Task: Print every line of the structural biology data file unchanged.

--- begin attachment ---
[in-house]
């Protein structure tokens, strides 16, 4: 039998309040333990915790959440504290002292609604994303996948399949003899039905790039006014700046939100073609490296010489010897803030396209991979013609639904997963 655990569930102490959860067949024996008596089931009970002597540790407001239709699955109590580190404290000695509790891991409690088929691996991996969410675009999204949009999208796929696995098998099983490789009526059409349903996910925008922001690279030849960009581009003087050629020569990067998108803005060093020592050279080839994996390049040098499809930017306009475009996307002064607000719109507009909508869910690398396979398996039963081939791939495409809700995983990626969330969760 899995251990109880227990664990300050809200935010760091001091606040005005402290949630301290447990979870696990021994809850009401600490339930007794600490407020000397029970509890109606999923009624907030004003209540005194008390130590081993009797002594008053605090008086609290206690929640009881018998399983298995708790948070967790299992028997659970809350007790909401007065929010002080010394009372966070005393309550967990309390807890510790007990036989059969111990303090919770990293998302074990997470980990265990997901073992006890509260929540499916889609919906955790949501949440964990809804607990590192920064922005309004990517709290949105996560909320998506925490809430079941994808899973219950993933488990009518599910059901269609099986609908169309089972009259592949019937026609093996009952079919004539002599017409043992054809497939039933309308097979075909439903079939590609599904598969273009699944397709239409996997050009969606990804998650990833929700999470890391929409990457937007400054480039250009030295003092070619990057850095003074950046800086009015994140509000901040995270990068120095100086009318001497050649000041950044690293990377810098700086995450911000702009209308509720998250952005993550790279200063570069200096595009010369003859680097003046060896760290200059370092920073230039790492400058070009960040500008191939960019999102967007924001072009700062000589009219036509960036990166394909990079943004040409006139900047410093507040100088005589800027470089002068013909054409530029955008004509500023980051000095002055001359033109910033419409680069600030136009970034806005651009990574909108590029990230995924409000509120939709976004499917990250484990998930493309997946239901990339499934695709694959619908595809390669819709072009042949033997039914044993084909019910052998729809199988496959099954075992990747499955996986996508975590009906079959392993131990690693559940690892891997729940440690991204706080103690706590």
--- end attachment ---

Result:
[in-house]
């Protein structure tokens, strides 16, 4: 039998309040333990915790959440504290002292609604994303996948399949003899039905790039006014700046939100073609490296010489010897803030396209991979013609639904997963 655990569930102490959860067949024996008596089931009970002597540790407001239709699955109590580190404290000695509790891991409690088929691996991996969410675009999204949009999208796929696995098998099983490789009526059409349903996910925008922001690279030849960009581009003087050629020569990067998108803005060093020592050279080839994996390049040098499809930017306009475009996307002064607000719109507009909508869910690398396979398996039963081939791939495409809700995983990626969330969760 899995251990109880227990664990300050809200935010760091001091606040005005402290949630301290447990979870696990021994809850009401600490339930007794600490407020000397029970509890109606999923009624907030004003209540005194008390130590081993009797002594008053605090008086609290206690929640009881018998399983298995708790948070967790299992028997659970809350007790909401007065929010002080010394009372966070005393309550967990309390807890510790007990036989059969111990303090919770990293998302074990997470980990265990997901073992006890509260929540499916889609919906955790949501949440964990809804607990590192920064922005309004990517709290949105996560909320998506925490809430079941994808899973219950993933488990009518599910059901269609099986609908169309089972009259592949019937026609093996009952079919004539002599017409043992054809497939039933309308097979075909439903079939590609599904598969273009699944397709239409996997050009969606990804998650990833929700999470890391929409990457937007400054480039250009030295003092070619990057850095003074950046800086009015994140509000901040995270990068120095100086009318001497050649000041950044690293990377810098700086995450911000702009209308509720998250952005993550790279200063570069200096595009010369003859680097003046060896760290200059370092920073230039790492400058070009960040500008191939960019999102967007924001072009700062000589009219036509960036990166394909990079943004040409006139900047410093507040100088005589800027470089002068013909054409530029955008004509500023980051000095002055001359033109910033419409680069600030136009970034806005651009990574909108590029990230995924409000509120939709976004499917990250484990998930493309997946239901990339499934695709694959619908595809390669819709072009042949033997039914044993084909019910052998729809199988496959099954075992990747499955996986996508975590009906079959392993131990690693559940690892891997729940440690991204706080103690706590």